Last September Deaf West Theatre, in association with The Forest of Arden, created a production that was pure theatrical magic. This reviewer feels privileged to experience the sheer wonderment of such an undertaking maybe once every one or two hundred productions he views. It’s truly a very rare event in theatre when the writing, direction, concept, acting and technical aspects all come together so seamlessly to create such heartfelt art. Los Angeles theatregoers who didn’t have a chance to see Spring Awakening at the Rosenthal Theatre at Inner City Arts in downtown Los Angeles have another week to catch a much larger but still stunning production at the Wallis Annenberg Center for the Performing Arts in Beverly Hills. Don’t miss it. It is sure to be a theatrical highlight of 2015 just as it was in 2014. And if you were lucky enough to see it, you won’t want to miss this return engagement.
Director Michael Arden and his partner Andy Mientus (now in the cast as Hanschen) came up with the show’s concept which is quite different from the original off-Broadway, Broadway and National Tour versions. It’s not just that some of the characters are played by hearing impaired actors who sign their roles while doubled with a speaking partner. That adds another layer of duality to their roles, often with one of them urging the other on to some action. It is mesmerizing to watch. Arden has also gotten rid of the use of annoying hand held microphones for the most part—the action is set in 1890s Germany after all. Arden was not tempted to overdo his original concept now that he had a bigger stage and a bigger budget to work with. His direction remains creative, effective and emotionally resonant throughout.
The large cast is comprised of non-speaking and speaking cast members, some of whom sing and speak for their non-speaking counterparts while some both speak and sign, while some also play instruments in the band. It might seem complicated but under Arden’s delicate, deft and inspired direction it all blends together for a beautiful evening of sobering drama and incandescent enchantment. Steven Sater’s book closely followed the plot of Frank Wedekind’s controversial German play about the sexual awakenings of a group of teenagers in a provincial town. Although written in 1891 the play was not produced until 1906 because of its plot featuring teenage pregnancy, incest, physical abuse, suicide and homosexuality. Unfortunately these are still hot button issues in many parts of our country today. The score by Sater and Duncan Sheik features hard rock as well as haunting ballads. Musical director Jared Stein and his on-stage band make every note count. Brian Hsieh & John Nobori provided the excellent sound design.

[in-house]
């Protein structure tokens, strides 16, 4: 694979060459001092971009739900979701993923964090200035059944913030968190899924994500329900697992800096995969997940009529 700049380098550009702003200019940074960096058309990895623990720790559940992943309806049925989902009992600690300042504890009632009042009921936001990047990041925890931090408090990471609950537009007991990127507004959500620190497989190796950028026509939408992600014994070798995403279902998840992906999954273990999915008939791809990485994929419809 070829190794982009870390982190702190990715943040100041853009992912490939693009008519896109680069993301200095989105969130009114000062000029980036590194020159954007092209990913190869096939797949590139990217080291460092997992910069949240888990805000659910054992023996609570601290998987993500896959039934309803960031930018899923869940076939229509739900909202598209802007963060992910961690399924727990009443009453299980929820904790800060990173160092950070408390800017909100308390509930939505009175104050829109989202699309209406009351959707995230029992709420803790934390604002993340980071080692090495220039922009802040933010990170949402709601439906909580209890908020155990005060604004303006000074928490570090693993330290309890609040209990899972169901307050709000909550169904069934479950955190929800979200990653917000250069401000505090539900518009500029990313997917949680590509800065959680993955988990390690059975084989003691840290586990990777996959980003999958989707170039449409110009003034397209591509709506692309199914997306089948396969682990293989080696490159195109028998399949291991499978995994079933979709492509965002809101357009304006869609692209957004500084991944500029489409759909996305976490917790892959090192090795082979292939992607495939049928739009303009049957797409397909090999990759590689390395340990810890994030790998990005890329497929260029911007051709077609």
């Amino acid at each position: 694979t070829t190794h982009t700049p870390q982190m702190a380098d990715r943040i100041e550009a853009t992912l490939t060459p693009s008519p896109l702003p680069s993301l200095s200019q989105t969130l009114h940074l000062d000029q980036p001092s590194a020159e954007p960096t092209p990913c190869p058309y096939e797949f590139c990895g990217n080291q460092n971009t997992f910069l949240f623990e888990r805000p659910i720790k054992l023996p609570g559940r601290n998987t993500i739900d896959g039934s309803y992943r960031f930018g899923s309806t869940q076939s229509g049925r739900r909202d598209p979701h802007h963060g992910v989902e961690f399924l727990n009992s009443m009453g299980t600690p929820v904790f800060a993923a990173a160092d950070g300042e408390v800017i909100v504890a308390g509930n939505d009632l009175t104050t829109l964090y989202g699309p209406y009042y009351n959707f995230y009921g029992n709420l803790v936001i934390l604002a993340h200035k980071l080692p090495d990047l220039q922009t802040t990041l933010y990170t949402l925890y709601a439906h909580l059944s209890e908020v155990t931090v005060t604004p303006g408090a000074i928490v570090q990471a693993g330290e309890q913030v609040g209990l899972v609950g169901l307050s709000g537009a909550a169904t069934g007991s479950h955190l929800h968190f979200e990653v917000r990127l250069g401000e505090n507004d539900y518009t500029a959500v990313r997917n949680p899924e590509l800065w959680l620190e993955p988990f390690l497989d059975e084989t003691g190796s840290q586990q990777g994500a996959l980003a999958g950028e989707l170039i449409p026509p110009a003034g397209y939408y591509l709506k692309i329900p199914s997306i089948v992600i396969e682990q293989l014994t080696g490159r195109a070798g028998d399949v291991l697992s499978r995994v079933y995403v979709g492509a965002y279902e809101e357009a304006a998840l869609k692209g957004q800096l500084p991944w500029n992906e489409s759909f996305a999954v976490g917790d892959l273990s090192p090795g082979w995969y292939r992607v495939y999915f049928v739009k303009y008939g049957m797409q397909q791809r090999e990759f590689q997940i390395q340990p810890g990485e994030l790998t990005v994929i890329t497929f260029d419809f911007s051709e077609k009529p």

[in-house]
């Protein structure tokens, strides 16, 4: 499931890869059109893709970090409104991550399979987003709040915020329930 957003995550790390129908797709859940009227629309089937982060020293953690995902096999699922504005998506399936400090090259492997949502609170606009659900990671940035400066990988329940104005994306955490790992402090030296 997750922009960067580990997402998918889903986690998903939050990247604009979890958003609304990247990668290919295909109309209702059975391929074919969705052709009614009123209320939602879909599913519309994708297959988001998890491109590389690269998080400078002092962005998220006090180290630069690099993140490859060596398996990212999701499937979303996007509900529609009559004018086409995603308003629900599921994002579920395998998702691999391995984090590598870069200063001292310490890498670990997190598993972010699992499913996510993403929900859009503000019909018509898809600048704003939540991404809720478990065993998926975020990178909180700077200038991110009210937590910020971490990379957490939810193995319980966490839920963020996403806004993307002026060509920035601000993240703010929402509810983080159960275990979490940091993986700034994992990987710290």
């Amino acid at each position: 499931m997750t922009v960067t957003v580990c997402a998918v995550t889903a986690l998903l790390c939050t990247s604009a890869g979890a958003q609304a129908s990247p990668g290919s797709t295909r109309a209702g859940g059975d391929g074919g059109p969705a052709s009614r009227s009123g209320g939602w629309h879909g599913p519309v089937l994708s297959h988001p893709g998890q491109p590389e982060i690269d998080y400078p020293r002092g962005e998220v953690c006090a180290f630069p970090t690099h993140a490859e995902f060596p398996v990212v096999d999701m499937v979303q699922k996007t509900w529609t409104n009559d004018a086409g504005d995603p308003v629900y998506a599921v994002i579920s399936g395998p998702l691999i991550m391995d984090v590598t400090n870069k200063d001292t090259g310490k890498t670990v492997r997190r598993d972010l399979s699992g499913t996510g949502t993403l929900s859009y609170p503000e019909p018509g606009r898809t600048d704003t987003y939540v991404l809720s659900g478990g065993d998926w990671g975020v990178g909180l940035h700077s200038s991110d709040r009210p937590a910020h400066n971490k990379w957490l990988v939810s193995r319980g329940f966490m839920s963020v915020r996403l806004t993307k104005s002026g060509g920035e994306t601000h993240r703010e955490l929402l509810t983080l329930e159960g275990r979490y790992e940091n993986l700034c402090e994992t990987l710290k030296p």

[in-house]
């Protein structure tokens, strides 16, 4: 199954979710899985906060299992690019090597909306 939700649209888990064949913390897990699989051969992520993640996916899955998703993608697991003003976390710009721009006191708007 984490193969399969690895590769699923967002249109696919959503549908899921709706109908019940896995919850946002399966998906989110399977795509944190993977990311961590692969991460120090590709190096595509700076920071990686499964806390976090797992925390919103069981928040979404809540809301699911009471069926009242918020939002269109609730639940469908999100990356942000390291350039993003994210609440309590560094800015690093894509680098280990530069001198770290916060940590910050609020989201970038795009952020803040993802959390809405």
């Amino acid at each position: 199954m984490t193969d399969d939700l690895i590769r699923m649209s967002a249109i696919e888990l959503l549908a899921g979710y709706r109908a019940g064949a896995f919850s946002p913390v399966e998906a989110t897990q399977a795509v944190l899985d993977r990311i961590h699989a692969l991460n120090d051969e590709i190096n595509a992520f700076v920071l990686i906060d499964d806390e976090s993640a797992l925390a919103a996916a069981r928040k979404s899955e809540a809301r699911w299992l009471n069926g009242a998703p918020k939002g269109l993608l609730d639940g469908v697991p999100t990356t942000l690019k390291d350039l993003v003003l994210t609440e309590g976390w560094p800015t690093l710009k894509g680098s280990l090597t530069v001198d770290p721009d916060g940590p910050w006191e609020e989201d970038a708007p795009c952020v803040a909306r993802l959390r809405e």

The cast is onstage in modern dress, laughing and talking with each other as the audience enters. As the audience settles in, the cast begins to change into their 1891 German schoolboy and girl costumes by Dane Laffrey. The current cast features many from the smaller production last year. Austin McKenzie as Melchior is the glue that holds the show together. He’s a sensitive but rebellious young man who has lost his faith in God and is quickly losing faith in his elders. Daniel N. Durant and Alex Boniello create a deeply troubled Moritz who is badgered by his teachers until failure is the only outcome. Sandra Mae Frank and Katie Boeck pair to craft a confused and questioning Wendla, a girl who can’t feel anything, even pain. With a mother who still expects her to believe in storks when her young body tells her differently, her quest can only engender tragedy. This trio is the main focus of the story but there are other standouts in the cast. As the outcast Ilse, Krysta Rodriguez delivers a beautiful “Blue Wind.” Mientus, as the gay and sex-obessed Hanschen, leads the cast in “My Junk” and does a lovely duet with Joshua Castille/Daniel David Stewart’s Ernst on “The World of Your Body.” Howie Seago, Daniel Marmion, Hillary Baack and Natacha Roi lend great support in all the adult roles.
Laffrey also designed the bare bones set that easily transforms to many locales. Spencer Liff provided the energetic choreography. Ben Stanton created the stellar lighting design that is a key element. The show’s ending, when the back wall of Laffrey’s set opens up to expose a bucolic scene that the young cast head into, is magically transporting. You want to join them in their new world that has to be better than the oppressive one they have been living and dying in.
Wallis Annenberg Center for the Performing Arts, 9390 N. Santa Monica Blvd. in Beverly Hills. Ends June 14. 310-746-4000 or www.thewallis.org